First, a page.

Communicating the Transformation

In addition to the tough challenge of delivering transformation successfully, we need to recognize that every successful IT or business transformation initiative has done a great job with communicating the strategy shift to their employees, business partners and vendors. You probably know the answer to what every failed
transformation project has done wrong ... they have ‘botched” or done a poor job at communicating the
transformation and its implications for the organization.
If the objective is to align delivery and behaviors with the new strategy, then the team has to provide enough details and content and consistently inform the team of the strategy and how things are going to perform differently. You need to consider and communicate much more than "change is coming" or "transformation is on the way!"
The silver bullet of effective communication does not exist. But, there are some lessons that are extremely helpful when considering how to prepare and deliver a communication strategy and content around
transformation. It’s hard to get everyone ‘on the bus,’ but let’s examine a couple of key lessons and the reality of ignoring the communication challenge:
  • Assign ownership of the communication strategy. As simple as this sounds, it often does not happen. A good plan includes a plan for communication and change management, with a named owner. My experience has been that this is often ignored or reduced when the estimates for delivery come in and then it surfaces again when the team is ready to deliver. Don’t skip this step and don’t skimp oncommunication delivery. The adage of ‘over communicate’ rings true every time!
  • Make sure the message is consistent. Some good projects get derailed when the message misses the intent of the transformation. Write the standard messages, including not just the strategy, but go ahead and create the Q&As you know will be coming throughout the life of the initiative. Better to pre-think the questions and your answers than be stuck with a tough topic and no clear answer.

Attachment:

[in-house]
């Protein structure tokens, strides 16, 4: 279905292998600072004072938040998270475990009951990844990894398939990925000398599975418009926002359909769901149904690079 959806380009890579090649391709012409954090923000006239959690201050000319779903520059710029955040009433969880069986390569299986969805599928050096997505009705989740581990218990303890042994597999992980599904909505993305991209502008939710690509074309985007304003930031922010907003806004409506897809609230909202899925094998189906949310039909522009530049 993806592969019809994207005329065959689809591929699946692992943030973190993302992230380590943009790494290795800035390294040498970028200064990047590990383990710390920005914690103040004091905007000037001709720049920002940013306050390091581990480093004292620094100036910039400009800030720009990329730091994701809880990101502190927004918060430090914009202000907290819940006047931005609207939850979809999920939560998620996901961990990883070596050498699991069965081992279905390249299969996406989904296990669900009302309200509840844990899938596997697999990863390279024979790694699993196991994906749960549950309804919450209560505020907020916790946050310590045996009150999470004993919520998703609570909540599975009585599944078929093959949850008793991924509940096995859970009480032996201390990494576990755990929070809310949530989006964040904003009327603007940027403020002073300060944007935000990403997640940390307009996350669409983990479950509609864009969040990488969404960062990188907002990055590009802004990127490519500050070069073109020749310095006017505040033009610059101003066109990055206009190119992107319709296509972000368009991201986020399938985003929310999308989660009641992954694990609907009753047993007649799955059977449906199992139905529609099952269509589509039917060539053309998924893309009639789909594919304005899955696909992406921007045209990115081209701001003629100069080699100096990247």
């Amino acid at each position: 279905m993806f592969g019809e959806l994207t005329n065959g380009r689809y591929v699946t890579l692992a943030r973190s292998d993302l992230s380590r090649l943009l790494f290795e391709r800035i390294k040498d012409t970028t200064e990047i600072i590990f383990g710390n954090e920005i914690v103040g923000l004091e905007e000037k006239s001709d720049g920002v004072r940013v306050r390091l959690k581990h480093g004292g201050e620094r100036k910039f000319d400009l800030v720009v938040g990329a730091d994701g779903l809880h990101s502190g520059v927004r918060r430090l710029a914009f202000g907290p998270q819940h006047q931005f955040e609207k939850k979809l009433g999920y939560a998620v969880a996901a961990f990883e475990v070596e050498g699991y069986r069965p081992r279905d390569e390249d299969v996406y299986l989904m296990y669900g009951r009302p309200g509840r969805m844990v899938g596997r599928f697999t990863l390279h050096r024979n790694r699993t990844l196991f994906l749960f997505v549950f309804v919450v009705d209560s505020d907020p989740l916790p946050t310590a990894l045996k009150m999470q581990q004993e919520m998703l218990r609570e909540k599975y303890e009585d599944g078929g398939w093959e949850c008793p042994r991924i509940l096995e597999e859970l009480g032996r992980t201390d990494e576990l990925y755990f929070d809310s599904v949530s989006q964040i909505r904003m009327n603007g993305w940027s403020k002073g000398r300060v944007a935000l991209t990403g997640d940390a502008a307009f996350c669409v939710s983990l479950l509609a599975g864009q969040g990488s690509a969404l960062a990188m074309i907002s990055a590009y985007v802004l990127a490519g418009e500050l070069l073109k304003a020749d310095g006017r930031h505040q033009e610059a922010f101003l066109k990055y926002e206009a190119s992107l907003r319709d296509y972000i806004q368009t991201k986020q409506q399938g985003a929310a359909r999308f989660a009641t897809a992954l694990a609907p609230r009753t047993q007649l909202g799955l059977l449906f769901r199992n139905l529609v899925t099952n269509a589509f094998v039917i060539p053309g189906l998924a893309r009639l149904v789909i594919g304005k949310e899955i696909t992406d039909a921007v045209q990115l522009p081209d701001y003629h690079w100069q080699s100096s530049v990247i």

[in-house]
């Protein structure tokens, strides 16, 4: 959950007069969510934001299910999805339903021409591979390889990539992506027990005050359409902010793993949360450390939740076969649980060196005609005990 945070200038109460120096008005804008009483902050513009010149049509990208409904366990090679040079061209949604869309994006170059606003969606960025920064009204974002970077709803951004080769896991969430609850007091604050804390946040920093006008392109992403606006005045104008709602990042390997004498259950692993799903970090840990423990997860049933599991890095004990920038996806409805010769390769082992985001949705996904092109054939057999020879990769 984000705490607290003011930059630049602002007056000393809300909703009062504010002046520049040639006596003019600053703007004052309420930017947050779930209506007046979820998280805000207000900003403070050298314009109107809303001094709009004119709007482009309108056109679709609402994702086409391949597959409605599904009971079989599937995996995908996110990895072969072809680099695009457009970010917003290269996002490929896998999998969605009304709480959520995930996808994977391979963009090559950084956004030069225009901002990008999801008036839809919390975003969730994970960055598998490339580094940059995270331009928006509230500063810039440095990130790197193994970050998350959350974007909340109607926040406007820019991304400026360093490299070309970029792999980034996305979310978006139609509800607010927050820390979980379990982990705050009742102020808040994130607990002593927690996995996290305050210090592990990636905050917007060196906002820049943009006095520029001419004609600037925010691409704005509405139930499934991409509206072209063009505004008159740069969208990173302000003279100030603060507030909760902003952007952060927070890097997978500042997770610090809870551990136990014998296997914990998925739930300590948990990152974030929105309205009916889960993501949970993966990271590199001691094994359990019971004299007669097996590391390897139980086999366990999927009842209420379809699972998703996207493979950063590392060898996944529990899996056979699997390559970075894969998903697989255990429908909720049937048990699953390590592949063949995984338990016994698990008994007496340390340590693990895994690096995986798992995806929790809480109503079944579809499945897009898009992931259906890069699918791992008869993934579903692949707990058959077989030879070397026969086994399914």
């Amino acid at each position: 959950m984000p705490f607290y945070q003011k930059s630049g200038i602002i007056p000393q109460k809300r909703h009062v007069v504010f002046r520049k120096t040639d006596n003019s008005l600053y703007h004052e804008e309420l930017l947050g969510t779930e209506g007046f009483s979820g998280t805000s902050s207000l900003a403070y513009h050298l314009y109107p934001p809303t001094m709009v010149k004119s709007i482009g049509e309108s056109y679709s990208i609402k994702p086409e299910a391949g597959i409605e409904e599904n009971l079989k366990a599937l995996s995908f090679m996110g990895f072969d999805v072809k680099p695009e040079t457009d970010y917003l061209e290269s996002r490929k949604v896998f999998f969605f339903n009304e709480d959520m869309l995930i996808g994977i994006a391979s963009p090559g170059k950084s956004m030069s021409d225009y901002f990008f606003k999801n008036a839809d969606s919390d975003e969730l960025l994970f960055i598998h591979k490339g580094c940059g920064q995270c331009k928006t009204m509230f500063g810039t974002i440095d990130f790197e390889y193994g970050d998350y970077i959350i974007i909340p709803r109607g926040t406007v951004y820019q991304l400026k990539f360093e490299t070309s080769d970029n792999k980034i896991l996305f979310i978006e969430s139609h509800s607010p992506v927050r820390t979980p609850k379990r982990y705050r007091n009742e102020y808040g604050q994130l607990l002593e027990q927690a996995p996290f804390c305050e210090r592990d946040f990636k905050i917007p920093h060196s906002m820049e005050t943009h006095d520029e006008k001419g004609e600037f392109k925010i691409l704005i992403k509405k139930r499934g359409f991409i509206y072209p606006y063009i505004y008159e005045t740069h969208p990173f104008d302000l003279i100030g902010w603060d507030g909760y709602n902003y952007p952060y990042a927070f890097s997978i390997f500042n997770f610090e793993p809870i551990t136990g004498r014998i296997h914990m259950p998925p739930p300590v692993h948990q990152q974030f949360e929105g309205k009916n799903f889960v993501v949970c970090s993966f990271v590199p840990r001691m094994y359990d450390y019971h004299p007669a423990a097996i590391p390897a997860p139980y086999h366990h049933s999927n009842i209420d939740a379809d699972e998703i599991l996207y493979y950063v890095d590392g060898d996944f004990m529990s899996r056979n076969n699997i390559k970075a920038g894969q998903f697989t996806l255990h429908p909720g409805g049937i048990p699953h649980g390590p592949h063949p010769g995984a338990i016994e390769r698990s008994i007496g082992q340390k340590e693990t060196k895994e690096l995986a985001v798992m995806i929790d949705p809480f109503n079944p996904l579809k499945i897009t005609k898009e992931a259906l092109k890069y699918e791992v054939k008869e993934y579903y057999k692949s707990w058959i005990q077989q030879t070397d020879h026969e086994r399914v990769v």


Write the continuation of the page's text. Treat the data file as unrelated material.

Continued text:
• Segment the Receivers. Figure out your audiences by breaking them into groups or roles and what their view may be. Don’t hesitate to reach out to an audience member and find out what they may need for communication. In today’s world, a video may be much better than an email distribution, so think about the media used as well!
  • Monitor results. Teams will often spend a ton of time and resources crafting the communication material and the messages, send them out, and then do nothing, assuming all is fine. Don’t get caught in the trap of hearing from someone else that your communication is not working. Put in place a pro-active feedback loop that gives you the chance to capture feedback and measure how effective the communication really is. Keep it simple.
In addition to the items above, the team delivering the transformation should consider crafting communication materials that focus on ‘what’s in it for me.' This means customizing the material and key messages to each employee, the business and vendor partners, enabling them to understand what is going to happen and the specific impact on them. Not only does this help drive a consistent message, it might just identify a problem with your strategy and delivery approach, way before you hit the wall with a troubled project. Use this feedback to gain valuable insight and make necessary course corrections.